74 Fair Empl.prac.cas. (bna) 762,71 Empl. Prac. Dec. P 44,858debra Ierardi, Plaintiff-appellee, v. Frank Sisco, Defendant-appellant, 119 F.3d 183 (2d Cir. 1997)Annotate this Case
Dennis C. Vacco, Attorney General of the State of New York, Barbara Gott Billet, Solicitor General, Thomas D. Hughes, Assistant Solicitor General, and Kay-Ann D. Porter and Barbara K. Hathaway, Assistant Attorneys General, New York City, for Defendant-Appellant.
Michael H. Sussman, Mary Jo Whateley and Stephen Bergstein, Sussman, Bergstein, Wotorson & Whateley, Goshen, NY, for Plaintiff-Appellee.
Before: NEWMAN, Chief Judge, CALABRESI, Circuit Judge, and HURLEY, District Judge.*
HURLEY, District Judge:
Defendant-appellant Frank Sisco ("Sisco") appeals from an order of the United States District Court for the Southern District of New York (Jed S. Rakoff, Judge) which (1) denied his motion for summary judgment regarding state common law tort claims brought by plaintiff-appellee Debra Ierardi ("Ierardi") against him in his personal capacity, and (2) held that Ierardi may pursue a claim against Sisco personally under New York Executive Law Section 296 ("Section 296") even though, inter alia, Sisco was not her employer.
We conclude that the state common law tort claims asserted against Sisco, if proven, would be beyond the ambit of immunity provided by New York Correction Law Section 24 ("Section 24") and, therefore, affirm the District Court's denial of summary judgment. With respect to the other issue presented, viz. the applicability of Section 296, we decline to exercise pendent appellate jurisdiction.
Ierardi was employed as a special education teacher by the New York State Department of Correctional Services ("DOCS") from December 1992 until September 1994, assigned to the Sullivan County Correctional Facility. Sisco was a correction officer assigned to the same facility.
Ierardi alleges that Sisco, beginning in early 1993, subjected her to recurrent sexual harassment, which included (1) commonly addressing her as a "slut" or "bitch," (2) asking her on numerous occasions--often in the presence of others, including inmates--to describe the undergarments she was wearing, and (3) in February or March 1994, "lick [ing] her face" and "touch [ing] her derriere."
Ierardi and Sisco were co-workers at DOCS, neither occupying a supervisory position with respect to the other. Their job responsibilities, however, brought them into frequent contact. Ierardi and the correction officers within the facility, including Sisco, attended weekly meetings to assess inmate programs and often communicated with one another to determine which inmates would be present for special education classes.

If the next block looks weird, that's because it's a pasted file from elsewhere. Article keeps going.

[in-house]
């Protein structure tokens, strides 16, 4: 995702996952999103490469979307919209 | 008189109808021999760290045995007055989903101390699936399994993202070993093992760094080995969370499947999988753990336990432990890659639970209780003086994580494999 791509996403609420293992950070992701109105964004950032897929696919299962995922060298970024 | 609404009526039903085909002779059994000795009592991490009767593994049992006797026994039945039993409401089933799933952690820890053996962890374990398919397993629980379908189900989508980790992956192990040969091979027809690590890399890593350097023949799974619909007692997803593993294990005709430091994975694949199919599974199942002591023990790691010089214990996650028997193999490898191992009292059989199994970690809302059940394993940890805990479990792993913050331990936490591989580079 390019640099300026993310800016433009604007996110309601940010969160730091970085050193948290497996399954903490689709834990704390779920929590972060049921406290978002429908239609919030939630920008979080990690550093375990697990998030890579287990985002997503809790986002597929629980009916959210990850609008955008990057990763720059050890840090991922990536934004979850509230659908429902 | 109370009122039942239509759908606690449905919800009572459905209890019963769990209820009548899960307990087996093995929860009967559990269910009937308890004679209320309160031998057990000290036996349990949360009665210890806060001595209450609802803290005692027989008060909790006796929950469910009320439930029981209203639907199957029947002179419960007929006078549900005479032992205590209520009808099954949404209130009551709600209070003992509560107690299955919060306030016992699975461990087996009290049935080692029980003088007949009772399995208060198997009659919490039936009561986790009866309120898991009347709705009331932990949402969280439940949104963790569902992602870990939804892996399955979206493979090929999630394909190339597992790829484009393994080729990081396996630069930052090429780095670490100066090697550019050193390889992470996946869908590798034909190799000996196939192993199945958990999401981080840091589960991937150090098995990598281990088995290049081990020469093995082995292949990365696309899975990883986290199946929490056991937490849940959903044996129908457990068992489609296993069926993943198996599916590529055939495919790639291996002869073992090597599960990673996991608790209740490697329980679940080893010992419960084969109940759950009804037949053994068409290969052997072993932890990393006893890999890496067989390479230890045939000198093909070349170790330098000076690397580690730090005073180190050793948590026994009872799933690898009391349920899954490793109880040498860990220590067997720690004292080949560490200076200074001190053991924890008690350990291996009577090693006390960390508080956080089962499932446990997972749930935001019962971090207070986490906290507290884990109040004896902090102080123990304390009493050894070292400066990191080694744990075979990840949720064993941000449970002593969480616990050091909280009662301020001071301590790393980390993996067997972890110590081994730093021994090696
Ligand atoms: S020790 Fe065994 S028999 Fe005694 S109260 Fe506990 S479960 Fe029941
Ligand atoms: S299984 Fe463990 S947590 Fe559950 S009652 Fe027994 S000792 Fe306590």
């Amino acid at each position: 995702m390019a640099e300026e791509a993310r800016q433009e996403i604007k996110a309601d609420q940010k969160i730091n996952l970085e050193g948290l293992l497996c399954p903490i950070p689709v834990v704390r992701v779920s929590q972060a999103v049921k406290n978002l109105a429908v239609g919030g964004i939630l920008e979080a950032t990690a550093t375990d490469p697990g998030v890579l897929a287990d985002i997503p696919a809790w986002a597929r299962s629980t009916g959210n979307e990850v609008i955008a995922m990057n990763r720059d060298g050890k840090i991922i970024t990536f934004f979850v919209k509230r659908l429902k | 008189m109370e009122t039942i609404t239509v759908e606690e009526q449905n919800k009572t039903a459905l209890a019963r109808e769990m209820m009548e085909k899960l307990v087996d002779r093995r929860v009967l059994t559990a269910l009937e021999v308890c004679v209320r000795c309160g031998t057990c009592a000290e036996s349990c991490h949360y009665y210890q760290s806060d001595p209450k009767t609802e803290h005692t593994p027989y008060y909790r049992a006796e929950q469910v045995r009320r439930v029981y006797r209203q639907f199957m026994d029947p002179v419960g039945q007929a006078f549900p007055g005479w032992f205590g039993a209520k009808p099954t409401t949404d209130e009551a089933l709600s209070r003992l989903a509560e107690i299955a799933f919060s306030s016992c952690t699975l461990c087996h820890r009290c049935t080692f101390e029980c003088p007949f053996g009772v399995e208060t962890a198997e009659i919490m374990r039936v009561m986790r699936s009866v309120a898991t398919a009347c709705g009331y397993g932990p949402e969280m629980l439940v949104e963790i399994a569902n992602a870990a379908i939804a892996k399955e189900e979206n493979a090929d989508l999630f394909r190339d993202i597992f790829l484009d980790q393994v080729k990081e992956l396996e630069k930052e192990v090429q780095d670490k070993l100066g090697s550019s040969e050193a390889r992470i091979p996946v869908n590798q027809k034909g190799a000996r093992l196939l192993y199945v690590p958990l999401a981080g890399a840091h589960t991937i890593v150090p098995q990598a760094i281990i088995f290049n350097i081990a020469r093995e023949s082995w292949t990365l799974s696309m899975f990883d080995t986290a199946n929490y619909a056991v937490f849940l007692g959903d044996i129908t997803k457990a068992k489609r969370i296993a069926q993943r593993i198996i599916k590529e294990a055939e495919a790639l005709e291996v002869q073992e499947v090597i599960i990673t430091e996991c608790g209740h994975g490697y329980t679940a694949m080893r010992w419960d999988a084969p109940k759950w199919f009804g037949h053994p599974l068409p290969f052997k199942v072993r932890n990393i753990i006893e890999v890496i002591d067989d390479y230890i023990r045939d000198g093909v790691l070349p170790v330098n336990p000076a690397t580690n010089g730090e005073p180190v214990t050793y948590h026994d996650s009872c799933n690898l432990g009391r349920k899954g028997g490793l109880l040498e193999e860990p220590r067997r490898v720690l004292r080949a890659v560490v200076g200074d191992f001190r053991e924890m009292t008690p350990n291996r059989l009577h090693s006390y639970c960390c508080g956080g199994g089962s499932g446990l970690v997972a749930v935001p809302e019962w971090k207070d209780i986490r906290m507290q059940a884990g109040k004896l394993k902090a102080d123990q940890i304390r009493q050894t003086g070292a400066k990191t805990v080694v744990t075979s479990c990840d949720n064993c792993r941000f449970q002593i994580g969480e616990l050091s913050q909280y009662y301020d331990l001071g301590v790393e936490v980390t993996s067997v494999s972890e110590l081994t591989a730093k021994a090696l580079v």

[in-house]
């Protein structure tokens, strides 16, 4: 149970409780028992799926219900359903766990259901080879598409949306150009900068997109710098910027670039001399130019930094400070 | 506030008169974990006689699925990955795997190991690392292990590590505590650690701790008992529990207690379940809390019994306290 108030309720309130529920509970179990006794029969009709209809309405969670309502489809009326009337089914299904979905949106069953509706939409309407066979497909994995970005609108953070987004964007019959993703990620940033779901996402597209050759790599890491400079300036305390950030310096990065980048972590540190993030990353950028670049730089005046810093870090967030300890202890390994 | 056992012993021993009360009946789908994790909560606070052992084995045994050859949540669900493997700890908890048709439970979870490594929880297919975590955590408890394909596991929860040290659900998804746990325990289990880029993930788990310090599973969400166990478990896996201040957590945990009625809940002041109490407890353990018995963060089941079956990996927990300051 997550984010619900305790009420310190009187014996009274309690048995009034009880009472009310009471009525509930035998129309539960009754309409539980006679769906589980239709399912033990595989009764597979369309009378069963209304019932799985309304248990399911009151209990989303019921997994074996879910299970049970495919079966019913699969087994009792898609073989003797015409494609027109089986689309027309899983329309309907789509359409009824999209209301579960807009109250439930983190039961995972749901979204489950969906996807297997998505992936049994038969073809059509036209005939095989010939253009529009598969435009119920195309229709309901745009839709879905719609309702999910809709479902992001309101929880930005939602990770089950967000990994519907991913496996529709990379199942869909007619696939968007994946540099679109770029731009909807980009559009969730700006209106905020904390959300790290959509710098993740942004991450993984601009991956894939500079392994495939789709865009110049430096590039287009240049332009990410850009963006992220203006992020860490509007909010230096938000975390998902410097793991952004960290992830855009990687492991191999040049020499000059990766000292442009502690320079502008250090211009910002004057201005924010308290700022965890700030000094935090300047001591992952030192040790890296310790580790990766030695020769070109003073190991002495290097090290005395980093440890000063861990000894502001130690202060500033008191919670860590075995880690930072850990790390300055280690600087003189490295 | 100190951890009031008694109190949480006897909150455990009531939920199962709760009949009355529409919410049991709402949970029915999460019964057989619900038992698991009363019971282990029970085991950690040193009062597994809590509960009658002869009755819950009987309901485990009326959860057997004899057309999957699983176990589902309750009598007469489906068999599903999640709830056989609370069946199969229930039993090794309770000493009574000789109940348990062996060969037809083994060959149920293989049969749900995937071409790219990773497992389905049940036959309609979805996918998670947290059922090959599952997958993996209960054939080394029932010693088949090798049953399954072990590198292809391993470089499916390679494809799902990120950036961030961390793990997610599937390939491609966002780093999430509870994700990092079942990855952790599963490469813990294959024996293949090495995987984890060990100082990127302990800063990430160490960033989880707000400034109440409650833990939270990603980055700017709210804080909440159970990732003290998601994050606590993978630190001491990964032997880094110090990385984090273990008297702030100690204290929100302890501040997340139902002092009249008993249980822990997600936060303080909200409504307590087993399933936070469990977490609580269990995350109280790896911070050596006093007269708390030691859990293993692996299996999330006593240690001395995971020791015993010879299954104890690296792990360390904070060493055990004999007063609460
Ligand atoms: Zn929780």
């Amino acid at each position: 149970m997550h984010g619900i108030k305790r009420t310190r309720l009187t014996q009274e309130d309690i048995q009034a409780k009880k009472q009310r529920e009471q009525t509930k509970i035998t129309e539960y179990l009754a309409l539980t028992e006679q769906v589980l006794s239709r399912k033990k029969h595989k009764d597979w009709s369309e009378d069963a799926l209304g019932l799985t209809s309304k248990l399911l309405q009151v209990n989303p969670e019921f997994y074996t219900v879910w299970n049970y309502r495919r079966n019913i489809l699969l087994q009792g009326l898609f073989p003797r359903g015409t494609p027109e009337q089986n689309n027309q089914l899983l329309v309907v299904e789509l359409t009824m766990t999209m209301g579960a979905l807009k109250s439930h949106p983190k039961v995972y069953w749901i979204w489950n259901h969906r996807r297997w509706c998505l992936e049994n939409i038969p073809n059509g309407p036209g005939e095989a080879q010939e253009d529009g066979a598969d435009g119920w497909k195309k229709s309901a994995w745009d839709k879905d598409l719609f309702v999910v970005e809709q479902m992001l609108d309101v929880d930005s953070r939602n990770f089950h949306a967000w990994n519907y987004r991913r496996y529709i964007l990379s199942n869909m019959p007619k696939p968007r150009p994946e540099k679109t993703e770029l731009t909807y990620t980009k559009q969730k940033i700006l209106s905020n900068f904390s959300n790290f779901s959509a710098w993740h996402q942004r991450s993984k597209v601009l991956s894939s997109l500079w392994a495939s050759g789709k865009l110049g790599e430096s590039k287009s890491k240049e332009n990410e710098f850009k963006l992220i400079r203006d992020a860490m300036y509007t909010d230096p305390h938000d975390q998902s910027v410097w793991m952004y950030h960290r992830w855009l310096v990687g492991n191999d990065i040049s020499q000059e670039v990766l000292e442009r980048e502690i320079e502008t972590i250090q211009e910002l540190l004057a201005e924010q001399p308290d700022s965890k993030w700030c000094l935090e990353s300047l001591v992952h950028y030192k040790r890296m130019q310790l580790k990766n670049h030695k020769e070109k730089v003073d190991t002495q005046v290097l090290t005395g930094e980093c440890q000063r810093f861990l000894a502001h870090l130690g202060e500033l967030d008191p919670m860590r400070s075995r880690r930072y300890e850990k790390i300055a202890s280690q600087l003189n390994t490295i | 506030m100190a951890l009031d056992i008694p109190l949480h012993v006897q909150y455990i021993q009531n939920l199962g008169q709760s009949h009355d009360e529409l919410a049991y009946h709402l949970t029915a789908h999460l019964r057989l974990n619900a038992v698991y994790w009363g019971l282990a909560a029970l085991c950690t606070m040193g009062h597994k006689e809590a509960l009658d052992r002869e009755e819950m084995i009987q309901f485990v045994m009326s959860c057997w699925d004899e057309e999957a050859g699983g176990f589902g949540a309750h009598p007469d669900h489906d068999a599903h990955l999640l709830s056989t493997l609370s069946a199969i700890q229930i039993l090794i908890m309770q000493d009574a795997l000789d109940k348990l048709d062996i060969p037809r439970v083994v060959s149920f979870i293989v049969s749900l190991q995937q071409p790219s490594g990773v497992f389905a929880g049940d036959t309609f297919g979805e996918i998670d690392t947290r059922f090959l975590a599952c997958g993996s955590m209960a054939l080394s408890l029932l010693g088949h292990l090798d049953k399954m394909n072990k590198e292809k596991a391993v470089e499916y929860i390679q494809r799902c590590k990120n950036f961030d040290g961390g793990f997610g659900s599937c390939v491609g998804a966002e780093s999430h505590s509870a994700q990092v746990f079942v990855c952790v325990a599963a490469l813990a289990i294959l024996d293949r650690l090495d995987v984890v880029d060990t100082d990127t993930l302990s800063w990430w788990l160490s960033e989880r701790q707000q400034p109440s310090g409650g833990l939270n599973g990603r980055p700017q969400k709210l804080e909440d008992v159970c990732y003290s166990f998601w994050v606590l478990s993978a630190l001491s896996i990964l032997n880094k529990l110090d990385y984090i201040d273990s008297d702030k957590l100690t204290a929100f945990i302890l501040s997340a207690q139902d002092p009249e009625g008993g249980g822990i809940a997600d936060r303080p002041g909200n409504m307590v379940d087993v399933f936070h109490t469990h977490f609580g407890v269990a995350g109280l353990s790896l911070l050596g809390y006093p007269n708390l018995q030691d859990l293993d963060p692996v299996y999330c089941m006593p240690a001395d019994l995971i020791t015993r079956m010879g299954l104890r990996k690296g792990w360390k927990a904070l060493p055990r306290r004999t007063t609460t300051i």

Beginning in early 1993, Ierardi complained to her supervisor, Mark Sperber ("Sperber"), as well as Sisco's supervisor, Harvey Baker ("Baker"), that Sisco, and another correction officer, Nelson Hall ("Hall"), were sexually harassing her. Thereafter, she filed a discrimination complaint with DOCS' Office of Affirmative Action, which was dismissed as unfounded. Ierardi resigned her position effective September 16, 1994.
By Complaint filed March 6, 1996, Ierardi commenced the present action against Hall, Sperber, Baker, DOCS and Sisco. Hall and Sisco were sued under 42 U.S.C. § 1983 for having violated her equal protection rights by intentionally engaging in sexual harassment, and Sperber and Baker were charged with violating the same provision of law for condoning the acts of Hall and Sisco. Ierardi further alleged that DOCS, as her employer, violated Section 296, that Sisco committed a battery by touching her against her will, and that "defendants, and each of them, intentionally inflicted emotional distress upon her." (Compl.pp 25-27.)
After discovery was completed, each defendant moved for summary judgment. During oral argument of the motions, plaintiff voluntarily withdrew the cause of action against DOCS, apparently based on a belated realization that the Eleventh Amendment barred the claim.1 The remaining defendants were granted summary judgment, except for Sisco. As to him, Judge Rakoff concluded that (1) material issues of fact existed as to the claim under 28 U.S.C. § 1983, see Ierardi v. Hall, No. 96-CV-1620, slip. op. at 1-2 (S.D.N.Y. Dec. 17, 1996), and (2) "N.Y. Correct. Law § 24, which shields state employees from suits arising from acts done in the discharge of their duties ... does not apply here [as to the plaintiff's state law claims of battery and intentional infliction of mental distress] because the defendants' alleged acts of gender based discrimination, if proven, would fall outside the scope of these defendants' employment."2 Id. at 3.